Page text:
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Too Much Imported Oil: Bad for the Economy

As domestic oil production continued its decline, the U.S. imported 58% of its petroleum needs in 2004. These oil imports cost more than $150 billion and robbed tens of thousands of steady, high-paying jobs from American workers.

More than 20,000 foreign supertankers (most single-hulled) offloaded oil at east, west and gulf coast refineries last year; they carry from 700,000 to 1.2 million barrels a day from Iraq alone. Foreign oil is produced and shipped under less strict environmental standards than domestic oil. Alaska's oil fields are the cleanest in the world, second to none.

Through shortsighted actions, Congress and federal agencies have banned oil activity from more than 300 million acres of federal land onshore and more than 460 million acres offshore in the past 20 years. An estimated 67% of oil reserves and 40% of natural gas reserves are on federal lands in America's western states.

Eighty-eight percent of the energy for America's transportation, industry, government and residential needs comes from oil, gas and coal. No combination of conservation, technology or alternatives can come close to replacing these fossil fuels. It will take years for research, testing, permitting, construction, and distribution systems for replacement alternatives to be realized. When alternative energy sources become practical and economical, Americans will use them. Until then, fossil fuels must be relied upon.

Today's domestic oil production comes from more than 150,000 wells scattered throughout the country; they average 15 barrels a day. There have been no new major discoveries in the 48 contiguous states in thirty years. As the U.S. population increases, the nation must either produce more or import more. Alaska's Arctic is the most promising area for the largest supply with the smallest physical impact.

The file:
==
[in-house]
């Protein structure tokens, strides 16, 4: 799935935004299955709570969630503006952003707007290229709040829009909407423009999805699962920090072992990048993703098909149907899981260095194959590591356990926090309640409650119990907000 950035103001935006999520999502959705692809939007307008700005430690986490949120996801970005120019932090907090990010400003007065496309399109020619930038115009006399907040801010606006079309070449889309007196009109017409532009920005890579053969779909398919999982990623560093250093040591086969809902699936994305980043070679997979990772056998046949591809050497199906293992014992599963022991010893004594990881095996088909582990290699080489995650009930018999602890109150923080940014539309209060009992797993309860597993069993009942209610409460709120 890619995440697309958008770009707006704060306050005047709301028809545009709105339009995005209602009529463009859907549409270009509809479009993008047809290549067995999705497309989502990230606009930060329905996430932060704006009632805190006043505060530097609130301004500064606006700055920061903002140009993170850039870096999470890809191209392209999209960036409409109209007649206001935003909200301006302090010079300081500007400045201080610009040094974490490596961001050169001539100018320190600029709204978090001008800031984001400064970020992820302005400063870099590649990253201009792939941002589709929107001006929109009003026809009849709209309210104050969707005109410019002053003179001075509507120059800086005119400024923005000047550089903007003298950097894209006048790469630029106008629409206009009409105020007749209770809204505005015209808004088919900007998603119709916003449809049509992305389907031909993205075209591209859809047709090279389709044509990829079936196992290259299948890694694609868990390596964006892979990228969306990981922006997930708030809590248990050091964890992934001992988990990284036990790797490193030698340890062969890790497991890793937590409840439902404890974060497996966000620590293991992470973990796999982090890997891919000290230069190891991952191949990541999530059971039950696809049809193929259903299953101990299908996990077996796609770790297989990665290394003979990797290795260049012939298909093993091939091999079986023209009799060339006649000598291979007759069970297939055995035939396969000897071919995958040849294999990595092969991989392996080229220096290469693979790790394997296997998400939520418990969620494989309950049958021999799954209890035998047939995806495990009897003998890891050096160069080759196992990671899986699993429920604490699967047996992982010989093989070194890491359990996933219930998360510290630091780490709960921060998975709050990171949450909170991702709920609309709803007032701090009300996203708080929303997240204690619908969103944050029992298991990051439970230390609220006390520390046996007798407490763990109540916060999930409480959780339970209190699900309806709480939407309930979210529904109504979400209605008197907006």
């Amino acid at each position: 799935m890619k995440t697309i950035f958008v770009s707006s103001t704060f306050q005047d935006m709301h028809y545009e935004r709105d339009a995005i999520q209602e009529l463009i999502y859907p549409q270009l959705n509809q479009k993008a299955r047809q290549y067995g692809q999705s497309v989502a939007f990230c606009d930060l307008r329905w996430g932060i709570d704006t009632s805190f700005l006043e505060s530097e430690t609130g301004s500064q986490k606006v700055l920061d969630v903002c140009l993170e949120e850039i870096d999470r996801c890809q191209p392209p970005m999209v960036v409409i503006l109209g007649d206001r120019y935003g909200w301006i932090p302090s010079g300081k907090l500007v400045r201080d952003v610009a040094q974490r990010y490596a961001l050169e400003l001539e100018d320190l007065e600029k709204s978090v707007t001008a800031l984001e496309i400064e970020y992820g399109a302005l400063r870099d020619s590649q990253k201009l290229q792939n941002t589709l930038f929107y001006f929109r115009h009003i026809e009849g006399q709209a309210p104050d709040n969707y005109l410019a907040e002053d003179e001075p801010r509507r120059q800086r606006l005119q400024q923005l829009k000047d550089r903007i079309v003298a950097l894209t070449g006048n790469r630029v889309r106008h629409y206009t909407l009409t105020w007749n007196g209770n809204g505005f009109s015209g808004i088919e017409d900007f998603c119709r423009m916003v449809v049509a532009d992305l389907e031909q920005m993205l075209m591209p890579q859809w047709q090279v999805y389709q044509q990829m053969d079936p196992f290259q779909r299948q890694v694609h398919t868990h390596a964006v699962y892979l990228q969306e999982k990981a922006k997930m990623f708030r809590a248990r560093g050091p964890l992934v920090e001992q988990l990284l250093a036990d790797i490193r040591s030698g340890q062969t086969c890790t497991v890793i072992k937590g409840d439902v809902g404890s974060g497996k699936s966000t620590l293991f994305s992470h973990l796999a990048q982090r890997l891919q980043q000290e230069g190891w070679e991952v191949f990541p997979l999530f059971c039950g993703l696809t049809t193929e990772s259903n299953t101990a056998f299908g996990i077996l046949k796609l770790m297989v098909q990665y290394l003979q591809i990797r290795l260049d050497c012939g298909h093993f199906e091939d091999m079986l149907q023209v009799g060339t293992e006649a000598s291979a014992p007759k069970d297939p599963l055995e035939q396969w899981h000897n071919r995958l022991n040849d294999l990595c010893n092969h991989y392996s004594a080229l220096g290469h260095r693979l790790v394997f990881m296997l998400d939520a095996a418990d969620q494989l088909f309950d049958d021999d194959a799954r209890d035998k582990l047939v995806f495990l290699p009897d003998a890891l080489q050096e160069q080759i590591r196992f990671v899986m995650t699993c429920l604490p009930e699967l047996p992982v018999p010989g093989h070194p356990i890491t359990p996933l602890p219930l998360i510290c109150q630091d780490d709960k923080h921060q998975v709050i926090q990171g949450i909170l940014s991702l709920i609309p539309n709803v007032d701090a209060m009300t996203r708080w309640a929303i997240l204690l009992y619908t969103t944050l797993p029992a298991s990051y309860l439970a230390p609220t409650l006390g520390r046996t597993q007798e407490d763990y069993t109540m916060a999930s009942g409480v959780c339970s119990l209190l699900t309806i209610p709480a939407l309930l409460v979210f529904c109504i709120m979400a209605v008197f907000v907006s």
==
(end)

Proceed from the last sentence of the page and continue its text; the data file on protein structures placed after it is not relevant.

The U.S. economy benefits from domestic production when new construction, service, manufacturing, and engineering jobs are created. These jobs occur in all 50 states. A national impact study by Wharton Econometrics estimates total employment at full production in ANWR to be 735,000 jobs. Federal revenues would be enhanced by billions of dollars from bonus bids, lease rentals, royalties and taxes.

Alaska's Experience as an Energy Supplier

Discovery of the gigantic Prudhoe Bay oilfield was announced in July 1968, the largest deposit ever found in North America. (Environmentalists called it a "few months' supply.") Nine years, 7.7 billion dollars, and 1,347 government permits later, Americans cheered as oil began flowing through the 800-mile Trans-Alaska Pipeline System.

Since July 1977, the pipeline has carried more than 13 billion barrels of oil from Alaska's North Slope. During that time Alaska oil has supplied 20% of domestic production, amounting to nearly a $300 billion offset to the national trade deficit. Natural gas, produced with the oil, continues to be reinjected pending studies to determine feasibility of a pipeline to U.S. markets. Prudhoe Bay gas reserves are 30.9 trillion cubic feet.

Today the Alaska oil pipeline carries less than half its capacity; thus the search continues for new supply to keep it operating. (Without it, the entire system must eventually be decommissioned and removed.) The coastal plain of ANWR, 60 miles east of Prudhoe Bay and with similar geology, is America's most prospective area for another giant oil field.

Studies of the ANWR coastal plain indicate it may contain between 6 and 16 billion barrels of recoverable oil (between 11.6 and 31.5 billion barrels in-place). With enhanced recovery technology, ANWR oil could provide an additional 30 to 50 years of reliable supply. Natural gas, produced with the oil, could be reinjected or added to a new gas pipeline originating in Prudhoe Bay.

Petroleum development at Prudhoe Bay has not negatively affected wildlife. For instance, the Central Arctic caribou herd is at home with pipeline facilities and has grown from 3,000 to as high as 27,100 in the last 20 years. Drilling activity in ANWR would be limited to winter months when wildlife does not frequent the coastal plain.

Constantly improving technology has greatly reduced the footprint of Arctic oil development. If Prudhoe Bay were built today, facility designs show the footprint would be 64% smaller.




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